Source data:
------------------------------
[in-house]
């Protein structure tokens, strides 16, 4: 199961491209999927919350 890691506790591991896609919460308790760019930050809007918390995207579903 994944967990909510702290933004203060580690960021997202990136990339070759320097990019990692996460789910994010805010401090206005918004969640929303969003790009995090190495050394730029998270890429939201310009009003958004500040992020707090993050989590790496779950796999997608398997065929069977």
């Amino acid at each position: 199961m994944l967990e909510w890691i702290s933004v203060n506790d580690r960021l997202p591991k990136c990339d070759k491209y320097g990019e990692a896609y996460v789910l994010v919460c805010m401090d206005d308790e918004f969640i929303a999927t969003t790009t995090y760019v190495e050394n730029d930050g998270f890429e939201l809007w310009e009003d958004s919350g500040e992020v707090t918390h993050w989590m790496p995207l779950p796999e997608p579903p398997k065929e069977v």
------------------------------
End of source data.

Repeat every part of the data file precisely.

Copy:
[in-house]
């Protein structure tokens, strides 16, 4: 199961491209999927919350 890691506790591991896609919460308790760019930050809007918390995207579903 994944967990909510702290933004203060580690960021997202990136990339070759320097990019990692996460789910994010805010401090206005918004969640929303969003790009995090190495050394730029998270890429939201310009009003958004500040992020707090993050989590790496779950796999997608398997065929069977």
């Amino acid at each position: 199961m994944l967990e909510w890691i702290s933004v203060n506790d580690r960021l997202p591991k990136c990339d070759k491209y320097g990019e990692a896609y996460v789910l994010v919460c805010m401090d206005d308790e918004f969640i929303a999927t969003t790009t995090y760019v190495e050394n730029d930050g998270f890429e939201l809007w310009e009003d958004s919350g500040e992020v707090t918390h993050w989590m790496p995207l779950p796999e997608p579903p398997k065929e069977v």